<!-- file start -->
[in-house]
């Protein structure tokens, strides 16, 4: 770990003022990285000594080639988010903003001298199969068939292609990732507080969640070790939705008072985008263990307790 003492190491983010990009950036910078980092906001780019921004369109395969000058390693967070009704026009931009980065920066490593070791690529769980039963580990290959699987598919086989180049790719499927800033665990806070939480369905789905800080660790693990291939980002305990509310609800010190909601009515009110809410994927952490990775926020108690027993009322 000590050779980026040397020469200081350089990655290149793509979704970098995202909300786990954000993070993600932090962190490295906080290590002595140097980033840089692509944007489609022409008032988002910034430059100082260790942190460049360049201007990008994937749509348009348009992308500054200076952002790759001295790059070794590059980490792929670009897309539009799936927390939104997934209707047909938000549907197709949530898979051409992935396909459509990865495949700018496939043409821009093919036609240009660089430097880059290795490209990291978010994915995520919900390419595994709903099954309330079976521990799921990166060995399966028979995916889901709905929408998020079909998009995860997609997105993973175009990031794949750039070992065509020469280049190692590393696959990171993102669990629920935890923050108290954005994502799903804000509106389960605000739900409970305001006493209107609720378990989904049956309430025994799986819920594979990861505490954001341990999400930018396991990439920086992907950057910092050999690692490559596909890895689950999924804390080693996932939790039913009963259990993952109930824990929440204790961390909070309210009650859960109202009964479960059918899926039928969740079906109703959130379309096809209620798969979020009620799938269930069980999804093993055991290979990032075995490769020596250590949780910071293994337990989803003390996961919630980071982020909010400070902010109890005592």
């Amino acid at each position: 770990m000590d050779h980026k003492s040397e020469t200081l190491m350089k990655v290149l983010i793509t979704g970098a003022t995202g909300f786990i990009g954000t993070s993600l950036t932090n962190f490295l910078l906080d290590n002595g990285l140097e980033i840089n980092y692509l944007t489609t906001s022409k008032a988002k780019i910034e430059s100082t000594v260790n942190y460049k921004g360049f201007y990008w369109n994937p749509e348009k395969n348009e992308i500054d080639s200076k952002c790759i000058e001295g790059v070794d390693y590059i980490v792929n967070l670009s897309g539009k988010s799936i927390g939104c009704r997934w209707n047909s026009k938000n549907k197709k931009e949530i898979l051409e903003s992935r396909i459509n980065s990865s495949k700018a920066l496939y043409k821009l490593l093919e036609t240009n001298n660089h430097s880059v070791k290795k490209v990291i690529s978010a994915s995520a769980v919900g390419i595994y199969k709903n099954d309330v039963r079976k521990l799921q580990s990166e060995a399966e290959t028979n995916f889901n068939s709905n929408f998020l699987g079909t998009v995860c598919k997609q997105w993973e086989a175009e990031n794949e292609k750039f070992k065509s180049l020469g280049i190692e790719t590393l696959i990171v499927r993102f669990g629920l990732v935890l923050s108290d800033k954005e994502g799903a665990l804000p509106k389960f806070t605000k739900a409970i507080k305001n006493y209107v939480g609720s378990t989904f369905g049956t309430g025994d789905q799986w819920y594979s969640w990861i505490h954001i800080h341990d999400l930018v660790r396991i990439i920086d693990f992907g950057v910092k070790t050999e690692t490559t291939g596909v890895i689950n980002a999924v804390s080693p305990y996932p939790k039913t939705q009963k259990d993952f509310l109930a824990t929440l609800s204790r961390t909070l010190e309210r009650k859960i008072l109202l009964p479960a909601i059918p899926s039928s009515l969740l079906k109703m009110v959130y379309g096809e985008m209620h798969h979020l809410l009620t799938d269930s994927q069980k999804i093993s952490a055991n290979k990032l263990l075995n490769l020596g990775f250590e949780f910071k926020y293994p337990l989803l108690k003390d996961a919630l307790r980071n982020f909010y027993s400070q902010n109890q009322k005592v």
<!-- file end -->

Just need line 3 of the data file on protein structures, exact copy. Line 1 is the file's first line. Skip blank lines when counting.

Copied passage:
């Amino acid at each position: 770990m000590d050779h980026k003492s040397e020469t200081l190491m350089k990655v290149l983010i793509t979704g970098a003022t995202g909300f786990i990009g954000t993070s993600l950036t932090n962190f490295l910078l906080d290590n002595g990285l140097e980033i840089n980092y692509l944007t489609t906001s022409k008032a988002k780019i910034e430059s100082t000594v260790n942190y460049k921004g360049f201007y990008w369109n994937p749509e348009k395969n348009e992308i500054d080639s200076k952002c790759i000058e001295g790059v070794d390693y590059i980490v792929n967070l670009s897309g539009k988010s799936i927390g939104c009704r997934w209707n047909s026009k938000n549907k197709k931009e949530i898979l051409e903003s992935r396909i459509n980065s990865s495949k700018a920066l496939y043409k821009l490593l093919e036609t240009n001298n660089h430097s880059v070791k290795k490209v990291i690529s978010a994915s995520a769980v919900g390419i595994y199969k709903n099954d309330v039963r079976k521990l799921q580990s990166e060995a399966e290959t028979n995916f889901n068939s709905n929408f998020l699987g079909t998009v995860c598919k997609q997105w993973e086989a175009e990031n794949e292609k750039f070992k065509s180049l020469g280049i190692e790719t590393l696959i990171v499927r993102f669990g629920l990732v935890l923050s108290d800033k954005e994502g799903a665990l804000p509106k389960f806070t605000k739900a409970i507080k305001n006493y209107v939480g609720s378990t989904f369905g049956t309430g025994d789905q799986w819920y594979s969640w990861i505490h954001i800080h341990d999400l930018v660790r396991i990439i920086d693990f992907g950057v910092k070790t050999e690692t490559t291939g596909v890895i689950n980002a999924v804390s080693p305990y996932p939790k039913t939705q009963k259990d993952f509310l109930a824990t929440l609800s204790r961390t909070l010190e309210r009650k859960i008072l109202l009964p479960a909601i059918p899926s039928s009515l969740l079906k109703m009110v959130y379309g096809e985008m209620h798969h979020l809410l009620t799938d269930s994927q069980k999804i093993s952490a055991n290979k990032l263990l075995n490769l020596g990775f250590e949780f910071k926020y293994p337990l989803l108690k003390d996961a919630l307790r980071n982020f909010y027993s400070q902010n109890q009322k005592v």